Seastrom says in the show’s context the con men – Vlad and Dimitri – aren’t really the bad guys. “They’re not perfect but there’s a humanity about them,” he notes. “In the beginning, you look at them as opportunists who do whatever they can to survive – stealing, trickery. But they look out for each other and for people other than themselves. Our director says each one of the men in the show becomes better because of Anya. She has a positive influence on them, particularly Vlad and Dimitri.”
Seastrom, a Los Angeles native who now lives in New Jersey, has been performing professionally for 20 years and loves to travel. He worked with the Disney Cruise line and has toured with “Anastasia” since the national tour began in Sept. of 2021.
“I have always loved making people laugh and smile,” he says. “My life purpose is to use what I do to bring joy to people.”
“‘Sesame Street’ was a major influence. I enjoyed the way Jim Henson and the Muppets would entertain to tell a story and make you laugh and learn at the same time,” he recalls. “I never grew out of the puppetry thing. With voice-over in puppets it doesn’t matter what you look like, your age or gender.”
Seastrom, who has designed puppets with a friend who worked with Henson Studios, created an outdoor adventure series, “Bryan’s Backyard.” It’s available on YouTube and Instagram and he hopes to get back to it at some point.
Meanwhile, he’s hoping folks will come to “Anastasia” with someone they love. “It’s a bonding experience,” he believes. “You’ll identify with someone on stage. Each character will be someone’s favorite.”
HOW TO GO
What: “Anastasia” the Broadway musical, presented by Dayton Live
When: Tuesday, March 21 through Sunday, March 26.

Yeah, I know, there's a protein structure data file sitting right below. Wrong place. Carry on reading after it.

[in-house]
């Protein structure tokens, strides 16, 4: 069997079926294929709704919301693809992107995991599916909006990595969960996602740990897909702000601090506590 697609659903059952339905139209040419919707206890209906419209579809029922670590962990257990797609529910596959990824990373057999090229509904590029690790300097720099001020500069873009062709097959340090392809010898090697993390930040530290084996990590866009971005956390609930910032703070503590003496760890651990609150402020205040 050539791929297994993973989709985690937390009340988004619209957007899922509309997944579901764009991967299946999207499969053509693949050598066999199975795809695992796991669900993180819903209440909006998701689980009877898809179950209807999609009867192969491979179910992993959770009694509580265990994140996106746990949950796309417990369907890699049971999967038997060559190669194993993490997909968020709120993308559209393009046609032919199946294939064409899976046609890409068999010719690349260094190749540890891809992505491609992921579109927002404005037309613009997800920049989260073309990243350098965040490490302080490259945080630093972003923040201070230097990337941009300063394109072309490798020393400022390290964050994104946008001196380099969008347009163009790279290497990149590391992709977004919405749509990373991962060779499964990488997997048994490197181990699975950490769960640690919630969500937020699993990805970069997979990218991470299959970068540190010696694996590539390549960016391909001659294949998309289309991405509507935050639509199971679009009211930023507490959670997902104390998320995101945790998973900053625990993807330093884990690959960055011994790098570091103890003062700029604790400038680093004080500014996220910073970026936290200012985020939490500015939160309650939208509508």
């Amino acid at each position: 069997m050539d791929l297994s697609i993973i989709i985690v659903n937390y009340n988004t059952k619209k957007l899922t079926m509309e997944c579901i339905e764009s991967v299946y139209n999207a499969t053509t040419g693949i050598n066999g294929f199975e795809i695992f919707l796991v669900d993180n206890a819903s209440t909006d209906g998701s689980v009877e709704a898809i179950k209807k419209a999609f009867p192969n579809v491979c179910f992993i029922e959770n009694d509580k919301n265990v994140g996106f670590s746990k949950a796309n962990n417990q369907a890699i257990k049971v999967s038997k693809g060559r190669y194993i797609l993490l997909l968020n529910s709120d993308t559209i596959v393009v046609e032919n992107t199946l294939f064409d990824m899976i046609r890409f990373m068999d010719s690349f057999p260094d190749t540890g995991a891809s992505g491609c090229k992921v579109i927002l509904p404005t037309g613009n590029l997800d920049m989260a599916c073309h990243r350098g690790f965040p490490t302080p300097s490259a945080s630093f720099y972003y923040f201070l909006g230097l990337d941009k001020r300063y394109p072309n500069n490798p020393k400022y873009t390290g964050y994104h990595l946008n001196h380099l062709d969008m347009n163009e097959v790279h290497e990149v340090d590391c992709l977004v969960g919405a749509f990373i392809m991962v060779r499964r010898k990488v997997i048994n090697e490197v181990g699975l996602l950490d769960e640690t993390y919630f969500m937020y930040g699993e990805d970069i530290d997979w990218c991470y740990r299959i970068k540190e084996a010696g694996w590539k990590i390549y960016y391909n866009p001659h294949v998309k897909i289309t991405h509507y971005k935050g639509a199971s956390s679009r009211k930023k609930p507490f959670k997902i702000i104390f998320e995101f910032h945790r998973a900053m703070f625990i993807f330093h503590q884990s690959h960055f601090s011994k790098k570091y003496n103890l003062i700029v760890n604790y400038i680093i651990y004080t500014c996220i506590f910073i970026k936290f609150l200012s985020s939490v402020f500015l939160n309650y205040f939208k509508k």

Where: Benjamin and Marian Schuster Performing Arts Center, 1 W. Second St., Dayton
Tickets: Priced at $26 and up. Available online at daytonlive.org/anastasia, by phone at (937) 28-3630, or in person at the Dayton Live Box Office, located in the Wintergarden of the Benjamin & Marian Schuster Performing Arts Center.
Participants ages 10-18 will work with local theater professionals, artists, and “Anastasia” company members (when possible) in sessions filled with the music, dance, and scene work from this musical. The work will culminate in an “Informance” for family and friends on the final day of the intensive. Participants will receive show merchandise, nightly dinner, and a ticket to the Thursday evening performance. The After-School Intensive meets from 4:30 – 8 p.m. Monday, March 20 – Friday, March 24 at the PNC Arts Annex. Cost is $249.
Registration at daytonlive.org/after-school-intensive-anastasia/
Background on Broadway
Sixty minutes before each performance you’ll learn about the development, history, and artistry of the show. This free event is held in the Schuster Center’s 4th Floor Lobby. You must have a ticket to that day’s performance.
Bagels on Broadway
Ever wonder what it takes to prepare a stage for a show? From 8:30-10:30 a.m. Tuesday, March 21, have a cup of coffee and a bagel, then watch the show’s crew and members of IATSE Local 66 set up. The event is free but you must register: https://my.daytonlive.org/9235/9236